¡ Any external seating areas, including beer gardens plus designated areas for smoking and vaping, must be clearly segregated from each other to maintain social distancing. These areas should be included in the cleaning and sanitising programme.

¡ Where guest rooms are available in pubs, consider removing ancillary room facilities such as contents of minibars, tea and coffee making facilities and unnecessary soft furnishings such as cushions and throws.

¡ Confirm that all relevant insurance policies areas still in force and the limits of indemnity remain as before the crisis.

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Bars and restaurants

¡ Always consider a staffed entry system.

¡ Control customers coming in and out to agreed guidelines.

¡ As above with exit procedures.

¡ Restrictions on maximum customers in venue in line with current distancing guidelines.

Bar and restaurant areas – internal

Segregation of staff and customers

¡ Table numbers and configuration / layout should be reviewed and amended to maintain adequate social distancing between customers.

¡ Consider whether it is appropriate to provide clear plastic / perspex screens between seating and around bars etc.

¡ Restrictions should be introduced to prevent customers remaining at the bar area.

¡ Ordering online via an app will assist maintaining social distancing at the premises.

¡ Payment should be by chip and PIN to avoid where possible handling cash, remember to clean key pads.

¡ To control social distancing, you should consider closing or removing equipment for some activities such as Pool tables, dart boards, gaming machines etc

¡ Recorded music and televisions should be at such a volume that customers do not need to shout to make themselves heard.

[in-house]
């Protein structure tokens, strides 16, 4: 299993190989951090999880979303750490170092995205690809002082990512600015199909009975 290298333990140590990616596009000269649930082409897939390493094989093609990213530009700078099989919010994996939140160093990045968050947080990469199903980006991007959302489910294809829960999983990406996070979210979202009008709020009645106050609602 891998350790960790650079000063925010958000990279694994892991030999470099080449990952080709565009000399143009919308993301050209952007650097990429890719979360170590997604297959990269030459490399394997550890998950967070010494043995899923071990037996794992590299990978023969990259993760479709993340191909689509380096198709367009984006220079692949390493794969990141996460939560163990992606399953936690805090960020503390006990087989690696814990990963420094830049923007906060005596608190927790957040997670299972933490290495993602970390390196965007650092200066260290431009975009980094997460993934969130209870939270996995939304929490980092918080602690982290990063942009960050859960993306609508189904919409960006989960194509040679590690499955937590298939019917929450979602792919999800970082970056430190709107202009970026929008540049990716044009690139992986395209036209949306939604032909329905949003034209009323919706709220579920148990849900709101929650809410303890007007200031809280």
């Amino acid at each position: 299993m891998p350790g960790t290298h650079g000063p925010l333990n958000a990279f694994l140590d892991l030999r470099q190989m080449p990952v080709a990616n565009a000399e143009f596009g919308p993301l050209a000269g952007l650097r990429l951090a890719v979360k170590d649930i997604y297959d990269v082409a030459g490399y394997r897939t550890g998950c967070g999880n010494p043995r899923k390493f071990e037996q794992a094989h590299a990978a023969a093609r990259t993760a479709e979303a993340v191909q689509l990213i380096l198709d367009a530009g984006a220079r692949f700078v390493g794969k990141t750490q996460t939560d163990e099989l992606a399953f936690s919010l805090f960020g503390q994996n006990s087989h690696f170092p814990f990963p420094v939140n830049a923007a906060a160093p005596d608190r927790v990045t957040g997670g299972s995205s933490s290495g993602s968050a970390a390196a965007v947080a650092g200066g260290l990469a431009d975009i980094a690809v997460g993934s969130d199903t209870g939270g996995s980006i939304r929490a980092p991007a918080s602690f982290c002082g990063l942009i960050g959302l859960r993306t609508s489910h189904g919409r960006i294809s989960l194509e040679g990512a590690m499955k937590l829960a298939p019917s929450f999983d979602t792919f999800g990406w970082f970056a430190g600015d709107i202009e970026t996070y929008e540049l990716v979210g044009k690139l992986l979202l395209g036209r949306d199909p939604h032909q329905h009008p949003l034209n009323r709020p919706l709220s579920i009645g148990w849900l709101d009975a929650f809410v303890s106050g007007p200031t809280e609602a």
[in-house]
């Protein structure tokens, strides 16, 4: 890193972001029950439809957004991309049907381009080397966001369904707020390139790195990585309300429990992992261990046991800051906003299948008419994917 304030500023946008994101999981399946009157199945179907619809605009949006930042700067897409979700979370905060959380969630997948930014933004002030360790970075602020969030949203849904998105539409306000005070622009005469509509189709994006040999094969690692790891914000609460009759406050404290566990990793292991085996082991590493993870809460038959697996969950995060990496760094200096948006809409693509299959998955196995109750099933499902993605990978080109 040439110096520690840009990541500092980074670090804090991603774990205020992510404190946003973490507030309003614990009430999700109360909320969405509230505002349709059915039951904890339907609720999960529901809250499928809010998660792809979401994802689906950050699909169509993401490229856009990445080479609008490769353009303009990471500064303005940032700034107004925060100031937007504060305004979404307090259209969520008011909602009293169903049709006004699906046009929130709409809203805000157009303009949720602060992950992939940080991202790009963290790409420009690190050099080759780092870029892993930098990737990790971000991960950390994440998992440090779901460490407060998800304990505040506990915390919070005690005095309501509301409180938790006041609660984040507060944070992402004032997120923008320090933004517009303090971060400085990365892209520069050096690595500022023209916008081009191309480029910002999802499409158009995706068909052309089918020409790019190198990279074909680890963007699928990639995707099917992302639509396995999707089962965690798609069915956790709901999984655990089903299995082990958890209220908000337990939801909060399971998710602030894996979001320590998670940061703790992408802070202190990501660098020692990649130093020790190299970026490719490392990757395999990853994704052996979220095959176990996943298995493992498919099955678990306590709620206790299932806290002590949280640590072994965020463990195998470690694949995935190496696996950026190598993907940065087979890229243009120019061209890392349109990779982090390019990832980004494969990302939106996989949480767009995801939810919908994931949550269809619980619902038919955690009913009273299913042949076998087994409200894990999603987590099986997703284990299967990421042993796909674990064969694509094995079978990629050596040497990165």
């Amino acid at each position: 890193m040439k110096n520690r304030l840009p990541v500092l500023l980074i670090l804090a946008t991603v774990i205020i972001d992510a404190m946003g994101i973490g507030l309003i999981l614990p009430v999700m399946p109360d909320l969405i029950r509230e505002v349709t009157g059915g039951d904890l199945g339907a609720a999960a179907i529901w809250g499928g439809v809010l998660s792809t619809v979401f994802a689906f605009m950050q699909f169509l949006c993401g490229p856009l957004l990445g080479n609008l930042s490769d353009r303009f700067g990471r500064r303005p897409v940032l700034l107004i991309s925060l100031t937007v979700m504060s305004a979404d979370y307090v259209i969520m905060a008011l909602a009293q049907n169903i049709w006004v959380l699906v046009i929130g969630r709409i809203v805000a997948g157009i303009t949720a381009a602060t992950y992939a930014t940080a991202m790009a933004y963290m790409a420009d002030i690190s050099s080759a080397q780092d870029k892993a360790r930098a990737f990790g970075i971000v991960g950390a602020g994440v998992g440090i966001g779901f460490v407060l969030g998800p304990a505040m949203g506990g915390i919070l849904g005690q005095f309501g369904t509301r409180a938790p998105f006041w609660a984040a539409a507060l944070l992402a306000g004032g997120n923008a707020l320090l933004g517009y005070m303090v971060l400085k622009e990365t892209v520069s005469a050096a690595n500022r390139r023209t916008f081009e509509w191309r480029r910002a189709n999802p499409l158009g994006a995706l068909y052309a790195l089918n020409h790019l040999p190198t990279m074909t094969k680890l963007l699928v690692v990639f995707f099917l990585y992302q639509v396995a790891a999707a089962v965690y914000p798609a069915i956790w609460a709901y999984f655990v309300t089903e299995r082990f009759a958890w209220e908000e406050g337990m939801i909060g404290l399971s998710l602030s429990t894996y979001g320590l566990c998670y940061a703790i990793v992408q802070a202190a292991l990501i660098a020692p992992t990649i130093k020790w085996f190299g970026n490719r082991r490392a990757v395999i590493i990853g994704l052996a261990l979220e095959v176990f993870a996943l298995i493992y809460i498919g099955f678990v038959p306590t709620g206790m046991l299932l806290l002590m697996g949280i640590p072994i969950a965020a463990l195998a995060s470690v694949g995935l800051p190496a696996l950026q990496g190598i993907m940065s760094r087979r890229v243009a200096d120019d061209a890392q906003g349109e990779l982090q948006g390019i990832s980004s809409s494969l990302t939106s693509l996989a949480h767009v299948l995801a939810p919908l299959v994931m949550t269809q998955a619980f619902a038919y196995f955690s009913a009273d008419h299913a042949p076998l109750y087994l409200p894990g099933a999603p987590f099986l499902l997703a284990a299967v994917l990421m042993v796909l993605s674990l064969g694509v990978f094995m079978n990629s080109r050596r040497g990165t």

Beer gardens and external open‑air seating areas

¡ Table numbers and configuration / layout should be reviewed and amended to maintain adequate social distancing between customers.

¡ Review and consider closing or restricting the use of children play areas.

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Toilets and washrooms.

¡ Limit numbers, i.e. (2‑in, 2‑out) depends on size.

¡ Regular, frequent sanitisation of facility must take place and records kept.

¡ All training of staff should be recorded.

¡ Ensure sanitation and cleaning of toilet facilities does not create a slip potential.

Cellars

¡ One person per time in cellars (enclosed space)

¡ Deliveries should be scheduled outside business operational hours.

Table services

¡ Ensure staff are aware they have access to PPE (masks, disposable gloves, aprons etc)

¡ Ensure staff have training for sanitising tables, surfaces, touch points etc.

Kitchens

Although staff working in kitchens are working in a clean environment, consider what additional steps are needed in respect of the Covid‑19 controls.

¡ Cooking of food in an ordered fashion.

¡ Kitchen staff to wear PPE.

¡ Ensure adequate ventilation is operational throughout the kitchen.

¡ Make sure no third parties can enter the kitchen and ensure deliveries are managed on to the premises.

¡ Sanitise all chopping boards and food preparation areas.

¡ Update your HACCAP procedure to ensure it takes account of the Covid‑19 issues.

¡ Train all staff in new procedures.

Car parks

¡ Ensure that social distancing in staff and customer car parks can be achieved by introducing a one‑way traffic flow system, if not already in place.

¡ Ensure there are adequate directions and prominent signage.

¡ Use alternative parking bays to ensure social distancing.

¡ Reduce speed in car parks to 5 mph to protect pedestrians.

¡ Employees involved in directing car parking operations must wear high visibility clothing.

¡ Make sure that access and egress to car parks is managed in such a way as to maintain social distancing requirements.

¡ In line with the Government advice, be aware that increased cycle use is likely for both employees and members of the public. You must ensure that traffic management arrangements take account of this.